Standard ANSI SQL, whilst a great language for database querying, doesn’t allow for commonly used features like looping or extensive variable usage. There are variants which support some of this e.g. Transact-SQL but not on Kognitio until the introduction of Kognitio scripts.

But 2 languages in one script? How does this work?

Kognitio scripts (also referred to as ‘Kog’ scripts) are based on the Lua language where SQL statements can be written together with Lua code for extra functionality. They allow typical procedural language operations without the need of extensive workarounds in a non-procedural language like SQL.

It can be a bit overwhelming for SQL only users so we’ll go over some useful tips for getting started, for more in depth reading refer to the console scripting guide on the forum.

To work with Kog scripts in Kognitio Console make sure that your scripting pane options tab has settings similar to those below. This will allow you to work effectively in debug mode.


Variable and function integration (for management)

Set variables via:

use_schema = ''
use_table = 'example'

To call these arguments in SQL just add a $ before the variable name:

create table $use_schema.$use_table(mycolumn varchar);

This is very useful if users share a generic script to be used on different data sets. Rather than changing the schema/table for every query in the script, managing all the variables at the top of the script makes changing the source data/script parameters set much more organised.

Note that if you were to use variables in a Lua only code then you don’t need to reference them with “$”. Here the variable “a” is used in a loop:

a = 0
for i=1,5 do
    a = a +1;

Functions work in a similar way:

function square_num(a)
return a*a;
select $square_num(value) from values between 1 and 5;

Remember that Lua is case sensitive where it’s typically written in lower case (“and” is a reserved word but “And” or “AND” could be used as variable names).

The variable name isn’t restricted to alphanumeric characters, however if it doesn’t begin with one then you’ll need to enclose with brackets e.g. “$(_myvar)”. You can also reference a Lua table this way “$(myluatable[1])” which refers to the first column.

When stepping through a Kog script in Kognitio Console, you can always view the currently defined variables via the script variables pane (view > panes > script variables).

Try: Managing variables can be extended further via local variables, try creating two functions which take a global variable as an argument and alter it to suit the function need. Further this by using the global table _G..

Saving results to Lua tables e.g. column names/table names

You may have used the feature “$Col1” in Kognitio’s SQL scripting to retrieve a result from a previously run query. However this limits you to only the first row of results. A solution to this is to save them to a Lua table.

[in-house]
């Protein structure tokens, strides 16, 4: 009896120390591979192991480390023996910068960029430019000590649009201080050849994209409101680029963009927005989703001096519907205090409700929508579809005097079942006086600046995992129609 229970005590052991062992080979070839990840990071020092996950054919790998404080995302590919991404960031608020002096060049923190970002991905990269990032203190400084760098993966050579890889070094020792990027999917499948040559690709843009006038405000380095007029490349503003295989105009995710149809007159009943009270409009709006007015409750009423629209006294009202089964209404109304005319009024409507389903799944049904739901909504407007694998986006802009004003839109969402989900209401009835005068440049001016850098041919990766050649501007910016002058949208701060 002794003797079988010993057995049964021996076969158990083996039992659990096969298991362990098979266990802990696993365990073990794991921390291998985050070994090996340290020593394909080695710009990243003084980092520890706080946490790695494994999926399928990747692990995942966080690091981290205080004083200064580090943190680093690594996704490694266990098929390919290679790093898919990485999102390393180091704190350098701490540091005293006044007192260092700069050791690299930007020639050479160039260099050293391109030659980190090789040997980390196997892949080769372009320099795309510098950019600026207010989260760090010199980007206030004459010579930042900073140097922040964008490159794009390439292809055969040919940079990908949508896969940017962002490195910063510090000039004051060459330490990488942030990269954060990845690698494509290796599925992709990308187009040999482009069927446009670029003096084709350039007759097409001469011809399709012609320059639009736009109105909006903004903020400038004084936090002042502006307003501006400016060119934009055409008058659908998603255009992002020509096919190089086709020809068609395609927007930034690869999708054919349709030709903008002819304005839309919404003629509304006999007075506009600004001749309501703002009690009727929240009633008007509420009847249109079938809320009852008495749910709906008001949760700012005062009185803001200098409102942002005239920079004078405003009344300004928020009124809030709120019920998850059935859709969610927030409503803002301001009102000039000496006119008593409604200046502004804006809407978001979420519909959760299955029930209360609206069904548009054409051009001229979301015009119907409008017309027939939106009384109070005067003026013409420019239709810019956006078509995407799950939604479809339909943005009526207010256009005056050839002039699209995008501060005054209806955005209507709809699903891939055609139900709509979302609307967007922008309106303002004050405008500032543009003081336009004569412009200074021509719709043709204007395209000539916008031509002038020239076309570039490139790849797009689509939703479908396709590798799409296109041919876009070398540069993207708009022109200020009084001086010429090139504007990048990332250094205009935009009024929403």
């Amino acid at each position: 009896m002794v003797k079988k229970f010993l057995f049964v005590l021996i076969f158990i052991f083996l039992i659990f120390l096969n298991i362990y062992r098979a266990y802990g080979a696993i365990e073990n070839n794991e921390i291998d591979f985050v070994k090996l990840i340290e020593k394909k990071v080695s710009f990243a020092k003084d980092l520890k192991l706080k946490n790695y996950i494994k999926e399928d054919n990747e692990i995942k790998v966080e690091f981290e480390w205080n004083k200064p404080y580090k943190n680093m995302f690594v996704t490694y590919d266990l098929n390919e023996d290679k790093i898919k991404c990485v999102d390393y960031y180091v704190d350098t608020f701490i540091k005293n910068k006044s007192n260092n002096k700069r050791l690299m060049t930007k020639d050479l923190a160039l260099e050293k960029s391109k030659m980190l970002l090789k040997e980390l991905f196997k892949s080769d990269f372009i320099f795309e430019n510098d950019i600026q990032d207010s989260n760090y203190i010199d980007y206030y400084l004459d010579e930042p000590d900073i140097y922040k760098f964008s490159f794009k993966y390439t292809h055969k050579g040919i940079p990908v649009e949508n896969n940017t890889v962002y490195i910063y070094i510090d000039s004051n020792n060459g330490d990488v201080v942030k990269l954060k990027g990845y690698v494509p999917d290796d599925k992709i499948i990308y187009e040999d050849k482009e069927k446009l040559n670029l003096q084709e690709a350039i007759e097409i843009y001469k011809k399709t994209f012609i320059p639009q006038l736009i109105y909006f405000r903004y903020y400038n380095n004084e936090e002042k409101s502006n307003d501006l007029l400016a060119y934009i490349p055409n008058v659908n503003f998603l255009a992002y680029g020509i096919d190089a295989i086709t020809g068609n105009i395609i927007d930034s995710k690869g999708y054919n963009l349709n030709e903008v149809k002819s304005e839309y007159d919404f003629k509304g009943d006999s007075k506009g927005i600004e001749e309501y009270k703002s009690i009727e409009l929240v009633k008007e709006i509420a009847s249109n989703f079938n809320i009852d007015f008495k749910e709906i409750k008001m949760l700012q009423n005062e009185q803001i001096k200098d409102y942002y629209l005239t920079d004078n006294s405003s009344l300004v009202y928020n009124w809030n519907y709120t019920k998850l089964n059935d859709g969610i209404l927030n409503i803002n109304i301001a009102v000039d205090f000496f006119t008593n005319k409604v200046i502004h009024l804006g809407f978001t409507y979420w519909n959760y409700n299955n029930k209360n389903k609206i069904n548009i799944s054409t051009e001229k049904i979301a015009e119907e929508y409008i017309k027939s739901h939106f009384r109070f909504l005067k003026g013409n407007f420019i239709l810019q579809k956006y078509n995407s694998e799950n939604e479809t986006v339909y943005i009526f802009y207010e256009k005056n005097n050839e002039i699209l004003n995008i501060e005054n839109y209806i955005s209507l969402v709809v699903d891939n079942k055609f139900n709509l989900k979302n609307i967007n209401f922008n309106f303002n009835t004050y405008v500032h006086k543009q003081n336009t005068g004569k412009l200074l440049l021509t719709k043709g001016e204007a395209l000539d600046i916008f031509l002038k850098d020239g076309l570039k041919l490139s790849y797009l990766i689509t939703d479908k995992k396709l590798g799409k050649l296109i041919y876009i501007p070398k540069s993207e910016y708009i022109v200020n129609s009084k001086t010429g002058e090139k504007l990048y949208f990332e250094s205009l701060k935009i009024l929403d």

Declaring a table and insert via:

mytable= {};

To set predefined elements:

mytable {'element_1','element_2'}

To save results from an SQL query:

average_values = select avg(value), avg(value*value) from values between 1 and 10;

Example: Save column names for an SQL table/view into a Lua table

mycolumns = select seq,name 
where table_id in (select table_id 
                   from SYS.IPE_VIEW
                   where schema_id in (select id from SYS.IPE_ALLSCHEMA
                                       where name = '')
                   and name = ''
order by 1;

This saves the column names from a specified SQL table into a Lua table and prints the name of the first column. Some return values for Lua tables taken from our console scripting guide:

Table Variable Value
numRows Integer, Number of rows in the resultset.
numCols Integer, Number of columns in the resultset.
Status Integer, 0 = OK
colNames Table
Rows Table

Try: You’ll notice that you can also access a Lua tables column names via the colNames table variable so you can save an SQL table into a Lua table and call the colNames variable to get them rather than fetching it from the SYS tables.

Note: Returning results of a SQL query to lua tables should be restricted to small result sets as these are stored in the memeory of your local system where Kognitio console is running.

Looping with Lua and SQL

A basic version is possible in ANSI SQL but becomes a bit limited as you’re only able to work with an incrementing defined counter. In Kog scripting you can perform bread and butter loops like the classic “for” and “while” loops. These let you set index limitations as well as have an index paired alongside a value and iterate over Lua defined constructs like arrays and tables.

for i=1,5 do
while i <5 do

The “pairs” notation to include an index:

for a,b in pairs() do

To integrate this with SQL queries just add them in to the loop, remember to end each query with a semicolon.